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Criticized on Seizure of Records, White House Pushes News Media Shield Law (NYT)
Under fire over the Justice Department’s use of a broad subpoena to obtain calling records of Associated Press reporters in connection with a leak investigation, the Obama administration sought on Wednesday to revive legislation that would provide greater protections to reporters in keeping their sources and communications confidential. Capital New York The administration opposed an initial draft of the Free Flow of Information Act, but eventually supported a compromise version that would allow federal judges to protect reporters from subpoenas for information, if the judge determined that the news value of the reports exceeded the government’s interest in uncovering the sources of a leak. HuffPost / The Backstory New York Times reporter Charlie Savage asked Attorney General Eric Holder, who had just announced he’d recused himself from the AP leak investigation, “Are you also recused from the Stuxnet investigation out of Maryland?” The New York Times has reason to be concerned about whether investigators are using similar tactics on them. The Maryland case is believed to be focused on Times chief Washington correspondent David Sanger’s reporting on how the U.S. and Israel helped derail Iran’s nuclear program through cyberattacks. Sanger’s June scoop, along with the Times’ front-page article on Obama’s terrorist “kill list,” spurred Congressional calls to investigate the leaks of classified information. The Washington Post / Erik Wemple Media Matters for America, a group that monitors the country’s conservative media for distortions and inaccuracies, fell in for criticism Wednesday over the Justice Department’s secret subpoena of the Associated Press’s phone records. Evidence of this Media Matters-Obama administration mindmeld? This piece here, which says: “If the press compromised active counter-terror operations for a story that only tipped off the terrorists, that sounds like it should be investigated.” The Daily Beast / Politics Beast David Brock explained all in a statement. “Media Matters for America monitors, analyzes, and corrects conservative misinformation in the media and was not involved with the production of the document focusing on the DOJs investigation,” he said. “That document was issued by ‘Message Matters,’ a project of the Media Matters Action Network, which posts, through a different editorial process and to a different website, a wide range of potential messaging products for progressive talkers to win public debates with conservatives.”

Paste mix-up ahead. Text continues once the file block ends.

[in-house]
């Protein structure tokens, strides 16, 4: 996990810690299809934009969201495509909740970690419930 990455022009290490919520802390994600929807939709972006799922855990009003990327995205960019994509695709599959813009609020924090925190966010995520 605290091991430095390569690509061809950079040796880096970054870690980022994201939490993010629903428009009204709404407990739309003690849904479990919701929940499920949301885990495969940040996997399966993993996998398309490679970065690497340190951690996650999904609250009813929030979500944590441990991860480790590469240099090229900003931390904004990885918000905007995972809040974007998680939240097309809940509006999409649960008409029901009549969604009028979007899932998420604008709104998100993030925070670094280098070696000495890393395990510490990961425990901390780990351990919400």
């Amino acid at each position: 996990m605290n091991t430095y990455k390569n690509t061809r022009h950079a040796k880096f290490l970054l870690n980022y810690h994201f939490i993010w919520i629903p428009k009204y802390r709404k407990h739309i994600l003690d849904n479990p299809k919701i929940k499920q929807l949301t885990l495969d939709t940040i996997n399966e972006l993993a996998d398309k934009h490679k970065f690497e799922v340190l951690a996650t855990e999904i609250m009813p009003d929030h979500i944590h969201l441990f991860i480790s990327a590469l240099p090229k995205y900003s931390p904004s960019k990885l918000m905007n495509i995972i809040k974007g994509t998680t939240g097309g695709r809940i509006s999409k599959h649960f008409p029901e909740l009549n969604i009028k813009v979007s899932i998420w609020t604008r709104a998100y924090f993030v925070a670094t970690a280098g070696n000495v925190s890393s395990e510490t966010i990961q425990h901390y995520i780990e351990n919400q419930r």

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Justice Department Secretly Obtains AP Phone Records